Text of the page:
by John R. Fischer
, Senior Reporter | April 11, 2022
In a letter to Congress in September 2021, the American Society for Radiation Oncology wrote that the mandatory RO model would lead to cuts of $160 million over five years and prevent patients from being able to access state-of-the-art cancer treatment, along with changes suggested for the 2022 physician fee schedule. “We are asking that the RO Model's discount factors be reduced to 3 percent to safeguard access to care for patients at the 950 hospitals and community-based clinics required to participate in the model, while ensuring Medicare achieves a reasonable level of savings.”
ACR also expressed concern in October 2020 in a letter to former CMS administrator Seema Verma. “The ACR is alarmed that such a significant number of small and rural practices are included in the model, while many large metropolitan areas have been spared, and are expected to use their limited resources to adopt and implement certified EHR technology, among all of the other reporting requirements for participation,” wrote ACR chief William Thorwarth Jr.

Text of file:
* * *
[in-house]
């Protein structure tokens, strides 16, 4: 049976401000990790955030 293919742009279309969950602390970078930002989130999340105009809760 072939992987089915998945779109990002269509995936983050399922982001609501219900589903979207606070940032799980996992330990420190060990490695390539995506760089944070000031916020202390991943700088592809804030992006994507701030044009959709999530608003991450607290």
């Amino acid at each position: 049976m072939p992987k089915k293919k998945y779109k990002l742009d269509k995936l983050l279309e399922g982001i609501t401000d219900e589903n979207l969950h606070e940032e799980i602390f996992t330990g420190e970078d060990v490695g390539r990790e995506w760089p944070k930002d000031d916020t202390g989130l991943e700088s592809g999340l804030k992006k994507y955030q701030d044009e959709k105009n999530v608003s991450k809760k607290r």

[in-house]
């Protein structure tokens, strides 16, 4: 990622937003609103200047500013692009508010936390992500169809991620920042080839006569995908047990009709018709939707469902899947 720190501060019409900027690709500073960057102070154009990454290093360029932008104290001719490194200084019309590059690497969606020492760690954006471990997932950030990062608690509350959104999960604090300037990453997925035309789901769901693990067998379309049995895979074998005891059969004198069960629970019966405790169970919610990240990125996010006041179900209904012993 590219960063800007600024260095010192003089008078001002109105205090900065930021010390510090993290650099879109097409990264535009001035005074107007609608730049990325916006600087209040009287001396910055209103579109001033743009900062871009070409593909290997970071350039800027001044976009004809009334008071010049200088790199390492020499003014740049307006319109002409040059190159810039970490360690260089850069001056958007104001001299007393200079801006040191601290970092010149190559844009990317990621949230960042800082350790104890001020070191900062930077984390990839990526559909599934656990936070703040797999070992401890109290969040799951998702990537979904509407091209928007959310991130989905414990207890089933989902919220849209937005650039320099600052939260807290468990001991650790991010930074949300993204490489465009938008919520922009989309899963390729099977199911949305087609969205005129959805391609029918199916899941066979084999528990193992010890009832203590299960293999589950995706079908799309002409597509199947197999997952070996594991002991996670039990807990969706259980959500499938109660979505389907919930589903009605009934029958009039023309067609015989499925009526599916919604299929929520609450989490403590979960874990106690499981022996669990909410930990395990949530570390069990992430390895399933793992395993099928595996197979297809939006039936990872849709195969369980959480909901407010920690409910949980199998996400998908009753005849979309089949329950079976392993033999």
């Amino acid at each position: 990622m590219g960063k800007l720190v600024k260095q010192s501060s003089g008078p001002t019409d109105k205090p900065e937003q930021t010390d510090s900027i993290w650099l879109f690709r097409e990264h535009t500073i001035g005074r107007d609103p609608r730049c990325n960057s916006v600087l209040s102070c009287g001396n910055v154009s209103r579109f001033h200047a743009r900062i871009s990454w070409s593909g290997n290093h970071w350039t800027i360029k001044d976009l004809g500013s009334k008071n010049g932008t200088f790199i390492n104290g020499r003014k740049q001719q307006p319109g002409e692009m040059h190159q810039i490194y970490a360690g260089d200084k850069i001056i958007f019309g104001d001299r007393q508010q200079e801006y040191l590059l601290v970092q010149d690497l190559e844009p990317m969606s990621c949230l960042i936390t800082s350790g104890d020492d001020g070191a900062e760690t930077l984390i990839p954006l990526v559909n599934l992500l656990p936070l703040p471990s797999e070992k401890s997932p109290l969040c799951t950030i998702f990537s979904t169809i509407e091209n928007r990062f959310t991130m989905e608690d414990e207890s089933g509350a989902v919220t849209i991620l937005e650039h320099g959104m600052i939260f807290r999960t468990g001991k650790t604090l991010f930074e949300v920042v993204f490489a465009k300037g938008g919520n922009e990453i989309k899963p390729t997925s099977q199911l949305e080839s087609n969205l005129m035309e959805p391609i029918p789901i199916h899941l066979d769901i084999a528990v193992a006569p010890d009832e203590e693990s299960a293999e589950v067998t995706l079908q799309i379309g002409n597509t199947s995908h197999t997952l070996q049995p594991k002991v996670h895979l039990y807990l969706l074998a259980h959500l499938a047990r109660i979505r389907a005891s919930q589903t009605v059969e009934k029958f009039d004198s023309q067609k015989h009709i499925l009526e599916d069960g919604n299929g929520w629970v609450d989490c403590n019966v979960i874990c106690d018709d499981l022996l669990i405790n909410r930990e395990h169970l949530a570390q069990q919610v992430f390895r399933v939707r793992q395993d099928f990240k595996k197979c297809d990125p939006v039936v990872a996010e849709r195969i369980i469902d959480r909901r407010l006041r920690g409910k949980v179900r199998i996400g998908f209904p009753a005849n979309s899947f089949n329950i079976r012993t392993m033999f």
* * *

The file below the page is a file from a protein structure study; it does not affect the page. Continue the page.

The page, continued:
In response to the most recent delay, ASTRO said in a statement that it supports episodic payments and hopes that CMS will implement suggested modifications. “ASTRO remains hopeful that during this process, CMS also makes the adjustments recommended by Congress and the broad coalition of stakeholders within the radiation oncology community, as we remain concerned that the model in its current form is too punitive for clinics," said ASTRO board of directors chair Dr. Laura Dawson, FASTRO. "We remain committed to value-based care in radiation oncology."Back to HCB News